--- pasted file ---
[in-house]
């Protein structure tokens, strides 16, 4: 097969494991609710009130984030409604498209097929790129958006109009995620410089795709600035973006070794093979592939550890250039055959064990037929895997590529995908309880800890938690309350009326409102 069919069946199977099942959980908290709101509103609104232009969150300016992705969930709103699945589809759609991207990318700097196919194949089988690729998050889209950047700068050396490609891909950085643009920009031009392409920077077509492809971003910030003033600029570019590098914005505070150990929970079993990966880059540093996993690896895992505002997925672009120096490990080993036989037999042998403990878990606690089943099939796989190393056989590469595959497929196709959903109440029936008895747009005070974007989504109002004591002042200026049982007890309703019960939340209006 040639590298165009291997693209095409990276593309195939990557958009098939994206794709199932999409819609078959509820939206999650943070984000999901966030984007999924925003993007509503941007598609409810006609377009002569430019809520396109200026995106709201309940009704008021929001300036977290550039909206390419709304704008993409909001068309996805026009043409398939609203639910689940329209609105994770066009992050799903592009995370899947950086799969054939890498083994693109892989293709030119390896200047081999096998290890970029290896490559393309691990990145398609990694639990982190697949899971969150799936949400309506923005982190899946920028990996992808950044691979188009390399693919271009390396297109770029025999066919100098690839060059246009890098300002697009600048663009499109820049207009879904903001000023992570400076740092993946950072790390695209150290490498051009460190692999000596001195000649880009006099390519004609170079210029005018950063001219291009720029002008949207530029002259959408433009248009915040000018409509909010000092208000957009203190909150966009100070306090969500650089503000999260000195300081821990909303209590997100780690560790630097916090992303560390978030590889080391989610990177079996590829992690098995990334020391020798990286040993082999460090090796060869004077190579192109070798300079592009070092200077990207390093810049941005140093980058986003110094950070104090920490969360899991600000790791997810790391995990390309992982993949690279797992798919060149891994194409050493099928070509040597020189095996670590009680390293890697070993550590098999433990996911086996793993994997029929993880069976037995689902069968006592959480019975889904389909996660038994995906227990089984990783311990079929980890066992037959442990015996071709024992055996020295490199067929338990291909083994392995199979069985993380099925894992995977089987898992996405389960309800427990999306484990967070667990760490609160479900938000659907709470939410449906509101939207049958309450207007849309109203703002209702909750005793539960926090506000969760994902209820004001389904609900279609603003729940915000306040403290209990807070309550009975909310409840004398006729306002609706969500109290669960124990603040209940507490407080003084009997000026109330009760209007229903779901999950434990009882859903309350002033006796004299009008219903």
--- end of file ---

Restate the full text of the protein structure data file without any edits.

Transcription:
[in-house]
């Protein structure tokens, strides 16, 4: 097969494991609710009130984030409604498209097929790129958006109009995620410089795709600035973006070794093979592939550890250039055959064990037929895997590529995908309880800890938690309350009326409102 069919069946199977099942959980908290709101509103609104232009969150300016992705969930709103699945589809759609991207990318700097196919194949089988690729998050889209950047700068050396490609891909950085643009920009031009392409920077077509492809971003910030003033600029570019590098914005505070150990929970079993990966880059540093996993690896895992505002997925672009120096490990080993036989037999042998403990878990606690089943099939796989190393056989590469595959497929196709959903109440029936008895747009005070974007989504109002004591002042200026049982007890309703019960939340209006 040639590298165009291997693209095409990276593309195939990557958009098939994206794709199932999409819609078959509820939206999650943070984000999901966030984007999924925003993007509503941007598609409810006609377009002569430019809520396109200026995106709201309940009704008021929001300036977290550039909206390419709304704008993409909001068309996805026009043409398939609203639910689940329209609105994770066009992050799903592009995370899947950086799969054939890498083994693109892989293709030119390896200047081999096998290890970029290896490559393309691990990145398609990694639990982190697949899971969150799936949400309506923005982190899946920028990996992808950044691979188009390399693919271009390396297109770029025999066919100098690839060059246009890098300002697009600048663009499109820049207009879904903001000023992570400076740092993946950072790390695209150290490498051009460190692999000596001195000649880009006099390519004609170079210029005018950063001219291009720029002008949207530029002259959408433009248009915040000018409509909010000092208000957009203190909150966009100070306090969500650089503000999260000195300081821990909303209590997100780690560790630097916090992303560390978030590889080391989610990177079996590829992690098995990334020391020798990286040993082999460090090796060869004077190579192109070798300079592009070092200077990207390093810049941005140093980058986003110094950070104090920490969360899991600000790791997810790391995990390309992982993949690279797992798919060149891994194409050493099928070509040597020189095996670590009680390293890697070993550590098999433990996911086996793993994997029929993880069976037995689902069968006592959480019975889904389909996660038994995906227990089984990783311990079929980890066992037959442990015996071709024992055996020295490199067929338990291909083994392995199979069985993380099925894992995977089987898992996405389960309800427990999306484990967070667990760490609160479900938000659907709470939410449906509101939207049958309450207007849309109203703002209702909750005793539960926090506000969760994902209820004001389904609900279609603003729940915000306040403290209990807070309550009975909310409840004398006729306002609706969500109290669960124990603040209940507490407080003084009997000026109330009760209007229903779901999950434990009882859903309350002033006796004299009008219903």